Remarks at Embassy of Israel's Independence Day Reception
Last Sunday evening, the phone rang at the Israeli residence. The White House wanted to speak with the ambassador. I took the call and heard the following words: “we got him.” I did not have to ask who “him” was. Intrinsically, I knew. So did my wife, Sally, who was sitting nearby. My response was confined to one word: “Alive?” I asked. The reply was also one word: “No.” And I answered with a phrase readily understandable in only two of the world’s capitals: in Washington and in Jerusalem. I said, “mazal tov.”
The brilliant operation against Osama bin Laden was widely praised in Israel. As a people, we did not have to ask who “him” was. We shared the pain that the Americans had suffered at bin Laden’s hands. We, too, have known that pain. And America’s success in ridding the world of bin Laden’s scourge was our victory as well.
Elsewhere, in the Middle East, the reaction was radically different. The Iranian regime claimed that America had exploited bin Laden as a pretext for invading Afghanistan, and had eliminated him in order to prevent him from leaking valuable intelligence. Hamas, in Gaza, condemned the operation as “another example of America’s desire to spill Arab blood,” and hailed bin Laden as a “holy warrior” and a “martyr.”
The contrast between Israel’s response to the operation and that of many of our neighbors underscores the essence of the U.S.-Israeli alliance. Yes, your enemies are our enemies. Those who seek to kill Americans, also threaten us. Your security is our security, just as our security is yours. This is as true today as it was at any time during Israel’s 63-year existence.
It was true thirty-five years ago, on July 4, 1976. That day, Israeli forces rescued more than 100 hostages held by Palestinian terrorists at Uganda’s Entebbe airport. It was one of history’s most audacious raids, combining precision intelligence and operations well inside hostile territory. Commandos had only minutes to penetrate a heavily-guarded building, complete their mission, and return safely to base.
Entebbe revolutionized the very concept of special forces operations in armies throughout the world, and especially in the U.S. military. The raid is studied at American service academies and command colleges. It deeply influenced the thinking of American commanders such as Vice Admiral William McRaven. A veteran Navy Seal and head of Joint Special Operations command, Vice Admiral McRaven is a long-time friend of Israel who visited our country many times and worked closely with our special forces. His classic book, Case Studies in Special Operations Warfare, contains an entire chapter on the Entebbe Raid. Vice Admiral Bill McRaven commanded the bin Laden operation.
Just as American officers once studied Entebbe, now Israeli officers will study the bin Laden operation. We learn from one another and inspire one another. We will learn from the similarities between the Entebbe and the bin Laden operations, but also from their differences.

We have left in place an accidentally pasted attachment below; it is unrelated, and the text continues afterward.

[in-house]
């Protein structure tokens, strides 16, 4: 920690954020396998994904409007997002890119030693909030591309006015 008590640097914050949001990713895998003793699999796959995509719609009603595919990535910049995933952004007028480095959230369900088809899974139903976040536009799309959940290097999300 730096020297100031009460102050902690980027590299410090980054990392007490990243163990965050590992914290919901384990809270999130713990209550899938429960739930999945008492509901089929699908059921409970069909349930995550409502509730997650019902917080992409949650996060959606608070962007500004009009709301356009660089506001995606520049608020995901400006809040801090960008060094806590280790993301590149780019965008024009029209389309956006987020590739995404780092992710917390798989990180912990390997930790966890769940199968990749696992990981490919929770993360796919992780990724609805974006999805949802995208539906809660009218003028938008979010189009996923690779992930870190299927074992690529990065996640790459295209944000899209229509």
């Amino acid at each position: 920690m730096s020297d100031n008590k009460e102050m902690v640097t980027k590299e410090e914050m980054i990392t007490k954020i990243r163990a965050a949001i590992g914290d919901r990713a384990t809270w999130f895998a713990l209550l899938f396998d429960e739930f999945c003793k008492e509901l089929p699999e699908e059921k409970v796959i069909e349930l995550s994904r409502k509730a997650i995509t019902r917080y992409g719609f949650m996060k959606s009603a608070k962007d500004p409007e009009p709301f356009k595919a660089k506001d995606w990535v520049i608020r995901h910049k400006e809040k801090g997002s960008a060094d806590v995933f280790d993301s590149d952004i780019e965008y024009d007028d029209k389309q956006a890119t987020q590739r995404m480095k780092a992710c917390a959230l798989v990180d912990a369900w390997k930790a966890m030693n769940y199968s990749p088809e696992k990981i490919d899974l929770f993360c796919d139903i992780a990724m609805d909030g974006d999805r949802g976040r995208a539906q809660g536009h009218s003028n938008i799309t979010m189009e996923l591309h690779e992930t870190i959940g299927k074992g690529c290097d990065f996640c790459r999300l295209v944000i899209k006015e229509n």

Israel sought to rescue the victims of terrorism, while America sought justice for past victims and security against future terrorist acts. Fortunately, no American troops were killed in bin Laden’s compound but at Entebbe one Israeli soldier did fall—the commander, Yoni Netanyahu.
Yoni, for those of you who don’t know, was the older brother of Israel’s Prime Minister, Benjamin Netanyahu. In a recent CNN interview, the Prime Minister said that Yoni’s death profoundly impacted him. I think of my brother,” he said, “I think of our children, I think of the Palestinian children. We could have a better world…a world of peace. “
The vision of a better world was in the minds of both Americans and Israelis on that July 4 in 1976. While Israelis rejoiced over the triumph at Entebbe, Americans celebrated the bicentennial, the two hundredth anniversary of their nation’s birth. Streets throughout both countries, Israel and the United States, were radiant. In Israel, people immediately associated Entebbe with the bicentennial. Cartoons appeared in the Israeli press showing a battle-soiled Israeli soldier standing beside the Statue of Liberty. Together, they held aloft the torch of freedom.
Beyond their conceptual and tactical similarities, further even than the ways both will influence future special ops, the Entebbe and bin Laden raids reveal the fundamental bonds between Israel and America.
We share the commitment to defend our citizens from dangers both near and far. We share the determination to shield our democracies from those who seek to destroy them. We know that freedom is not inherently free but comes at a cost and must always be protected, sometimes at considerable risk.
Shortly before his death, Yoni Netanyahu wrote of his belief in “the eternity of the striving for freedom and the idea of freedom in Israel.” That same belief permeates the American people. Israel and America: we stand together against common threats, we strive together for common ideals, for security and peace. Together, we uphold the Biblical injunction, “justice, justice, you shall pursue.”